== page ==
Bloody Good: Chivalry, Sacrifice, and the Great War Hardcover – Dec 1 2003
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From the Inside Flap
Here for the first time, Allen J. Frantzen traces these chivalric ideals from the Great War back to their origins in the Middle Ages and shows how they resulted in highly influential models of behavior for men in combat. Drawing on a wide selection of literature and images from the medieval period, along with photographs, memorials, postcards, war posters, and film from both sides of the front, Frantzen shows how such media shaped a chivalric ideal of male sacrifice based on the Passion of Jesus Christ. He demonstrates, for instance, how the wounded body of Christ became the inspiration for heroic male suffering in battle. For some men, the Crucifixion inspired a culture of revenge, one in which Christ's bleeding wounds were venerated as badges of valor and honor. For others, Christ's sacrifice inspired action more in line with his teachings—a daring stay of hands or reason not to visit death upon one's enemies.
Lavishly illustrated and eloquently written, Bloody Good will be must reading for anyone interested in World War I and the influence of Christian ideas on modern life.
Most Helpful Customer Reviews on Amazon.com (beta)
If that was all Frantzen set out to prove, all would be well. He makes a good case. Unfortunately, there is a second thesis, that the works of art he discusses display either `sacrifice' or `anti-sacrifice' (by which he means, the desire for revenge). In particular the German war-memorial at plate 26 supposedly shows a Bavarian soldier who is feeling despair, doubt and anger rather than mere sorrow. This is said to be typical, and the author states (at page 6) that it is this anti-sacrificial response which led to the Second World War: `after he grieved he would remember the sacrifice by preparing Germany for another war.'
This is simplistic. The thesis assumes a dichotomy of response - sacrifice or anti-sacrifice, sorrow or revenge, which I do not find in the artwork displayed, or in human nature. Why shouldn't we feel both emotions? It is also unhistorical. It speculates and generalises, in the most alarming way. It entirely ignores the politics, and in particular the history of Germany, between 1918 and 1933, in favour of a concentration on a supposed aesthetic response.
Frantzen explains his own reactions and assumes that everyone else feels the same way, and felt the same way at the time. For example, on page 29, he says `millions of foot soldiers in World War I believed that the violence of war brought them into a very special relationship with Christ.' I doubt that. My grandfather was a British soldier, killed in Flanders during the German Spring Offensive of 1918. I cannot know what went on in his mind during the two weeks he was in France, though I know that he was nominally a Christian; but I would think he probably spent his last days missing home, and worrying about his wife and three small children, as well as about his own safety, rather than thinking about theology. Anglicanism was the official religion in England in 1918, and my grandfather was said (on his identity disc) to be `C of E'; but I have documents to show that he attended a Congregational Church in 1910. How can one be sure what his relationship to Christ was? Many people must have gone along with a religion they did not really believe in, as they have always done. In any event it is dangerous to extrapolate from one individual to millions.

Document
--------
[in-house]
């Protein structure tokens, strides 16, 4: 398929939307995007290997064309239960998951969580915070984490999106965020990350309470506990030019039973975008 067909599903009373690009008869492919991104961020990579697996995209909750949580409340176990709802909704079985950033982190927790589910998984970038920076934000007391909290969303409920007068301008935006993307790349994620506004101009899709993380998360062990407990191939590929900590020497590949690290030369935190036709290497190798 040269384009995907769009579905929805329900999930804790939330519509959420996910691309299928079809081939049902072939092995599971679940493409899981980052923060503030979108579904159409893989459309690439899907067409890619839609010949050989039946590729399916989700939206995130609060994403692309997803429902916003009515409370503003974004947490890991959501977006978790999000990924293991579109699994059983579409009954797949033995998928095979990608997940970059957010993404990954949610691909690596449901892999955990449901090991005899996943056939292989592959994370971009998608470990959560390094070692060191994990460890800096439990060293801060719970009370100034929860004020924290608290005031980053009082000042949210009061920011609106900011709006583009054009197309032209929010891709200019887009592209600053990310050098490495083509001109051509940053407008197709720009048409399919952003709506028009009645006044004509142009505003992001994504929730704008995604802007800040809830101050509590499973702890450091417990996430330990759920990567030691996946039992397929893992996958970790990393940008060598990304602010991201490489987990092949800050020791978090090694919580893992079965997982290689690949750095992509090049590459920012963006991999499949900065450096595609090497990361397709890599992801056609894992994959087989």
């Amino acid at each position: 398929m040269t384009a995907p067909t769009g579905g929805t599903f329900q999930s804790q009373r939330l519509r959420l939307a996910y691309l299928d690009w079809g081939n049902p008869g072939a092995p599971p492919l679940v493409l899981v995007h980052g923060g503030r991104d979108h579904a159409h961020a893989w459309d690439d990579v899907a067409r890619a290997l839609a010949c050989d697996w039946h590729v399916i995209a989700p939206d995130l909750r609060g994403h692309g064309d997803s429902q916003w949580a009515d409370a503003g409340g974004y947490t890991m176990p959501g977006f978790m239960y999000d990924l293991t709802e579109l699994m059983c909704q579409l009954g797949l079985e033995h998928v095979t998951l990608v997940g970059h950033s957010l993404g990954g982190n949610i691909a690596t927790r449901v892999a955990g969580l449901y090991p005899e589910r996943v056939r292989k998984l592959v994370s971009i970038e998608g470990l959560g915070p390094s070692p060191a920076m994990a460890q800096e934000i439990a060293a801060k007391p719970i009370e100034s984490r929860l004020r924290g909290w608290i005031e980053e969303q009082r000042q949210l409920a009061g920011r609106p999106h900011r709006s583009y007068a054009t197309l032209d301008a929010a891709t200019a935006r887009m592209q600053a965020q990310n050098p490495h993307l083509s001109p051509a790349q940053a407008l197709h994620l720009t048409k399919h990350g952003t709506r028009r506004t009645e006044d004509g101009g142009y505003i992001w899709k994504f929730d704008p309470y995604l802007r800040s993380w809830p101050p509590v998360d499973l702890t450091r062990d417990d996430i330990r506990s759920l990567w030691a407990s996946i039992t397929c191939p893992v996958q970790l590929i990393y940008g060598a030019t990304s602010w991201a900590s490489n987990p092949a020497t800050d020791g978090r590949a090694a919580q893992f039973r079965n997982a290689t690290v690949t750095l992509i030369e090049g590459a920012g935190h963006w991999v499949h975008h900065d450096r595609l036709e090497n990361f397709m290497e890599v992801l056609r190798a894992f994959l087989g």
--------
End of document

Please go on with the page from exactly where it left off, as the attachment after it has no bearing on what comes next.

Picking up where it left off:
The author is a professor of English rather than history; and, from time to time, this shows very clearly. For example, on page 24 he says that Geoffroi de Charny was a knight at the court of Charles VI of France. In fact, Charny was killed in 1356, whereas Charles VI did not come to the throne until 1384. No historian of the Middle Ages would make that mistake.
But to claim this is a "bloody good," that is a gigantic leap. People do die for their ideas and ideals, but the nature of these ideals vary. Millions died for Hitler and Nazism, and for Stalin and communism. And one million men died in the name of Abraham Lincoln's ideal of "preserving the union."
Just because one believes in an ideal or idea, that doesn't mean that dying for it is "bloody good." On the contrary, as I demonstrate in my recently published book, Nations Have the Right to Kill: Hitler, the Holocaust and War, dying for an ideal--however passionate the believers believe--usually is ugly and disgusting.
This is what Hitler was trying to show us--a kind of latent anti-war message that was contained within the horrors that he created--that "dying for a country" is not sweet and beautiful. His soldiers died "for Hitler and Germany," but Jews also died in the name of "Hitler and Germany." Yet no one would claim that the death of Jews was sweet and beautiful.
Frantzen idealizes dying for a cause. But who remembers, for example, the ideas for which nine-million soldiers died in the First World War? What a wastage of human lives. What a delusion to believe that cutting off your existence in the prime of life represents something that is good.
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